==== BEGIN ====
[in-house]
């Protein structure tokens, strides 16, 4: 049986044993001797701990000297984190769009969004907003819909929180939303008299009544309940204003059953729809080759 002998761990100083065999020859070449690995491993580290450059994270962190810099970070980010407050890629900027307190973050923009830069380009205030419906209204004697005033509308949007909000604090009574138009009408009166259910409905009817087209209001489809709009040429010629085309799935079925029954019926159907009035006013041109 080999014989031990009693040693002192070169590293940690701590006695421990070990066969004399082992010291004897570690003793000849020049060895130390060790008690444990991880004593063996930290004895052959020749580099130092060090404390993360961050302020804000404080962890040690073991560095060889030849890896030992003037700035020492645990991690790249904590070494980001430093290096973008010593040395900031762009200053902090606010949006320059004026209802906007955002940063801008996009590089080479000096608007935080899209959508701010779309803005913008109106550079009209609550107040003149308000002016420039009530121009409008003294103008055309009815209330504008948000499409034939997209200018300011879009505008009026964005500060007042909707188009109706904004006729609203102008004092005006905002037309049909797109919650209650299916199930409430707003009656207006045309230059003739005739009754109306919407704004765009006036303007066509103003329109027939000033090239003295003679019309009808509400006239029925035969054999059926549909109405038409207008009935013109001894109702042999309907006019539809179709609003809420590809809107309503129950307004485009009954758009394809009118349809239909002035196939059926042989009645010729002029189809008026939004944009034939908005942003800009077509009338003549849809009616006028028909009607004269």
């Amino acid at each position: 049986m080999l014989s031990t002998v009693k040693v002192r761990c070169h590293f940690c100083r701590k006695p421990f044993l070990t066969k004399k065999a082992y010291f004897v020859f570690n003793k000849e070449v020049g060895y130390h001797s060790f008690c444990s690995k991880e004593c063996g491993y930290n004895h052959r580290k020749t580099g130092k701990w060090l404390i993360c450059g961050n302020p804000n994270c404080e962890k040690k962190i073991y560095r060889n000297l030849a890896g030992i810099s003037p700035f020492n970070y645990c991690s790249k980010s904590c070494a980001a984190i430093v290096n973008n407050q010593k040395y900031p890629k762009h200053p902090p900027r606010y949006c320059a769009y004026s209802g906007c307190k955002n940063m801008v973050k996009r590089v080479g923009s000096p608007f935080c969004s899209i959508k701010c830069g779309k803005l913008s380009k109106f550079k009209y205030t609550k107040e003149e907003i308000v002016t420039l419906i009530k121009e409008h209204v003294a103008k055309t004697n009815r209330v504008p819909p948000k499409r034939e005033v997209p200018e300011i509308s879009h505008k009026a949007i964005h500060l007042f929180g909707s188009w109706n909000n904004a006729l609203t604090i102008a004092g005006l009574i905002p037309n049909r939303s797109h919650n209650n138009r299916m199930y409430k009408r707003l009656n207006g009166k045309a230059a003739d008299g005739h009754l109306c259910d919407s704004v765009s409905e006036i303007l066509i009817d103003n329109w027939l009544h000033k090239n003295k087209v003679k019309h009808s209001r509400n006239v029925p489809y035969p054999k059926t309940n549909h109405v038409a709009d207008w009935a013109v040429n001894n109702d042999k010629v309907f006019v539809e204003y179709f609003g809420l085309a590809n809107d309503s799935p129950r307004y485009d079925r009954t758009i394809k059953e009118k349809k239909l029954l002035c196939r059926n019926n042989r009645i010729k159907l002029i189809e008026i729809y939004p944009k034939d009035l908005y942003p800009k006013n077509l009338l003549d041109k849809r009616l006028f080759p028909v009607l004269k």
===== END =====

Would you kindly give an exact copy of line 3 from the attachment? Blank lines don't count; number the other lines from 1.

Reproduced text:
């Amino acid at each position: 049986m080999l014989s031990t002998v009693k040693v002192r761990c070169h590293f940690c100083r701590k006695p421990f044993l070990t066969k004399k065999a082992y010291f004897v020859f570690n003793k000849e070449v020049g060895y130390h001797s060790f008690c444990s690995k991880e004593c063996g491993y930290n004895h052959r580290k020749t580099g130092k701990w060090l404390i993360c450059g961050n302020p804000n994270c404080e962890k040690k962190i073991y560095r060889n000297l030849a890896g030992i810099s003037p700035f020492n970070y645990c991690s790249k980010s904590c070494a980001a984190i430093v290096n973008n407050q010593k040395y900031p890629k762009h200053p902090p900027r606010y949006c320059a769009y004026s209802g906007c307190k955002n940063m801008v973050k996009r590089v080479g923009s000096p608007f935080c969004s899209i959508k701010c830069g779309k803005l913008s380009k109106f550079k009209y205030t609550k107040e003149e907003i308000v002016t420039l419906i009530k121009e409008h209204v003294a103008k055309t004697n009815r209330v504008p819909p948000k499409r034939e005033v997209p200018e300011i509308s879009h505008k009026a949007i964005h500060l007042f929180g909707s188009w109706n909000n904004a006729l609203t604090i102008a004092g005006l009574i905002p037309n049909r939303s797109h919650n209650n138009r299916m199930y409430k009408r707003l009656n207006g009166k045309a230059a003739d008299g005739h009754l109306c259910d919407s704004v765009s409905e006036i303007l066509i009817d103003n329109w027939l009544h000033k090239n003295k087209v003679k019309h009808s209001r509400n006239v029925p489809y035969p054999k059926t309940n549909h109405v038409a709009d207008w009935a013109v040429n001894n109702d042999k010629v309907f006019v539809e204003y179709f609003g809420l085309a590809n809107d309503s799935p129950r307004y485009d079925r009954t758009i394809k059953e009118k349809k239909l029954l002035c196939r059926n019926n042989r009645i010729k159907l002029i189809e008026i729809y939004p944009k034939d009035l908005y942003p800009k006013n077509l009338l003549d041109k849809r009616l006028f080759p028909v009607l004269k």